GENEVA — Kofi Annan, one of the world’s most celebrated diplomats and a symbol of impeccable integrity of the United Nations who, despite all odds, made it to become the first black African secretary-general, has died. He was 80.
His foundation in Switzerland announced it on Saturday in a tweet, saying that he died after a short unspecified illness.
“Wherever there was suffering or need, he reached out and touched many people with his deep compassion and empathy,” the foundation said in a statement.
Annan spent virtually his entire career working as an administrator in the United Nations. His aristocratic style, cool-tempered stylishness and political shrewdness helped guide his rise to power in the inner caucus of the United Nations.
He served two terms from Jan. 1, 1997, to Dec. 31, 2006, capped nearly mid-way when he and the U.N. were jointly awarded the Nobel Peace Prize in 2001.
His enduring moral prestige remained largely unblemished, however, both through charisma and by virtue of having negotiated with international powers.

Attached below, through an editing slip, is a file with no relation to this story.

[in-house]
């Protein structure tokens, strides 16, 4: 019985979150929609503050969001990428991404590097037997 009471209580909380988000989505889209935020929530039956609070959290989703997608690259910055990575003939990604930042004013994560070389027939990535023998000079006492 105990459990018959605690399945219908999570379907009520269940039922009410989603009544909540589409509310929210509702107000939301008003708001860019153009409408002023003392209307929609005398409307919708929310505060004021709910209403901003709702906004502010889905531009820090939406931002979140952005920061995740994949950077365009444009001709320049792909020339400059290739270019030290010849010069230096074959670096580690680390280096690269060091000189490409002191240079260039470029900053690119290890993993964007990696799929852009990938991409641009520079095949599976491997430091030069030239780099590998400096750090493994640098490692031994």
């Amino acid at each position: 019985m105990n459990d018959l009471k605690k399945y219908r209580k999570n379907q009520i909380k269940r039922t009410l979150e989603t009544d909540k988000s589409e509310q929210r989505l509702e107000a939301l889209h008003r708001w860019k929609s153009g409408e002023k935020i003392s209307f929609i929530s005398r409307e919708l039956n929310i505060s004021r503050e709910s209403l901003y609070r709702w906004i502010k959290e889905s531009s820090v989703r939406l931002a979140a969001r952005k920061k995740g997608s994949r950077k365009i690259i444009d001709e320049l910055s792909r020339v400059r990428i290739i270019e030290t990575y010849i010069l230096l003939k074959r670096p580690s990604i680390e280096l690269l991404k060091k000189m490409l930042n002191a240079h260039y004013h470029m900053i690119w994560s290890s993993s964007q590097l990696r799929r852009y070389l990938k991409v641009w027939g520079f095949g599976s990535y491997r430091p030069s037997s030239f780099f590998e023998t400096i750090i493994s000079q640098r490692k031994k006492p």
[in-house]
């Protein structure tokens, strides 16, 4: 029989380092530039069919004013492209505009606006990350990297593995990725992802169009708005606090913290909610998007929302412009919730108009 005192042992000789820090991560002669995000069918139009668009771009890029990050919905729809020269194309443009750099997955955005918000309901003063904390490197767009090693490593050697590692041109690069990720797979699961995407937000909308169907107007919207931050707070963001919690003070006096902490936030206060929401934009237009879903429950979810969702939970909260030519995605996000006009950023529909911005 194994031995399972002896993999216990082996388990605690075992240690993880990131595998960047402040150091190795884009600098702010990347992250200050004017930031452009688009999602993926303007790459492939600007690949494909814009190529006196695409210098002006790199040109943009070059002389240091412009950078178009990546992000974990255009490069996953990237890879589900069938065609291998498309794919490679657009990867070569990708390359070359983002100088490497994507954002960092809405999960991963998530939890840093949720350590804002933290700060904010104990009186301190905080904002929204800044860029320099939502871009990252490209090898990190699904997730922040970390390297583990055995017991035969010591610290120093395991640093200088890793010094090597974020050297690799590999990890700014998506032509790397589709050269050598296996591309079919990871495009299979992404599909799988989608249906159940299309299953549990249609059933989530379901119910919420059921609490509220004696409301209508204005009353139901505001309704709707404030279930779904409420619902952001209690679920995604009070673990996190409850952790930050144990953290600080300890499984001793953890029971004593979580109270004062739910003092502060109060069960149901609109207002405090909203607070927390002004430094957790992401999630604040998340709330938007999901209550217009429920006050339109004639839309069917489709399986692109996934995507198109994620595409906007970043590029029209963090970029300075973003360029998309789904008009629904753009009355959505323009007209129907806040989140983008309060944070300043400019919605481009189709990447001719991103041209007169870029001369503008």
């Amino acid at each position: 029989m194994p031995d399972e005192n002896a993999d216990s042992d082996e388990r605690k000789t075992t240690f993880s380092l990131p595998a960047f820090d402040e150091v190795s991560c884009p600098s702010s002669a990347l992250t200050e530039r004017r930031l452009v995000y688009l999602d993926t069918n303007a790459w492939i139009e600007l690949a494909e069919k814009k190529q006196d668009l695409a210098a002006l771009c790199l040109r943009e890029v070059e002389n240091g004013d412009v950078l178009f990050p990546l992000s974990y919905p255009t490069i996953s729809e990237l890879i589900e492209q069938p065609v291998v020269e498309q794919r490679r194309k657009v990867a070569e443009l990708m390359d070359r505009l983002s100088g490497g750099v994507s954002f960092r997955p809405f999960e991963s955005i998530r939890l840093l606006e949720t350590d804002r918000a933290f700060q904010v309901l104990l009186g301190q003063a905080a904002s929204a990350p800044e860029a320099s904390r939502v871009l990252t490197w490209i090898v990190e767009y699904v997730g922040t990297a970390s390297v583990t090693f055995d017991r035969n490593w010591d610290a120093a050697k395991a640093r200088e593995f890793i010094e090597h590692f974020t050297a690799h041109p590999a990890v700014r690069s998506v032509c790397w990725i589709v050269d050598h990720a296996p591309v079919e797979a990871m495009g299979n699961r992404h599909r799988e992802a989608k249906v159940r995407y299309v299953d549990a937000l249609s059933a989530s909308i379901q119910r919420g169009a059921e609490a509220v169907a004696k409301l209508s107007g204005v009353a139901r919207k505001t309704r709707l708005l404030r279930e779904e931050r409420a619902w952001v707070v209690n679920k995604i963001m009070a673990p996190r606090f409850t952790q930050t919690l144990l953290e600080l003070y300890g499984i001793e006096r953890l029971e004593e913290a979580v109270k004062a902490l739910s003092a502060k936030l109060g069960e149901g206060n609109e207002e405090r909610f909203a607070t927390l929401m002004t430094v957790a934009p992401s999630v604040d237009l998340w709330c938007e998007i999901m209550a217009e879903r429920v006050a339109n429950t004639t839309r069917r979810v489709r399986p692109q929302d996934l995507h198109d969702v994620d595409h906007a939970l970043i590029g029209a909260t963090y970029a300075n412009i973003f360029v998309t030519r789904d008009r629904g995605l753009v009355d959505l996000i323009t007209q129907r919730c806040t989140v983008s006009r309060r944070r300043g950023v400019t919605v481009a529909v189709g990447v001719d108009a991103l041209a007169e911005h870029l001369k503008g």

On the other hand, Mr Annan is not immune to criticism. His critics blamed him failure to halt the genocide in Rwanda in the 1990s when he was in charge of the UN peacekeeping operations.
Kofi Atta Annan was born April 8, 1938, into a well-to-do family in Kumasi, Ghana, the son of a provincial governor and grandson of two tribal chiefs.
He was chancellor of the University of Ghana, a fellow at New York’s Columbia University, and professor at the Lee Kuan Yew School of Public Policy in Singapore.
In his memoir, Annan recognized the costs of taking on the world’s top diplomatic job, joking that “SG,” for secretary-general, also signified “scapegoat” around U.N. headquarters.
Annan is survived by his wife and three children. Funeral arrangement is yet to be announced.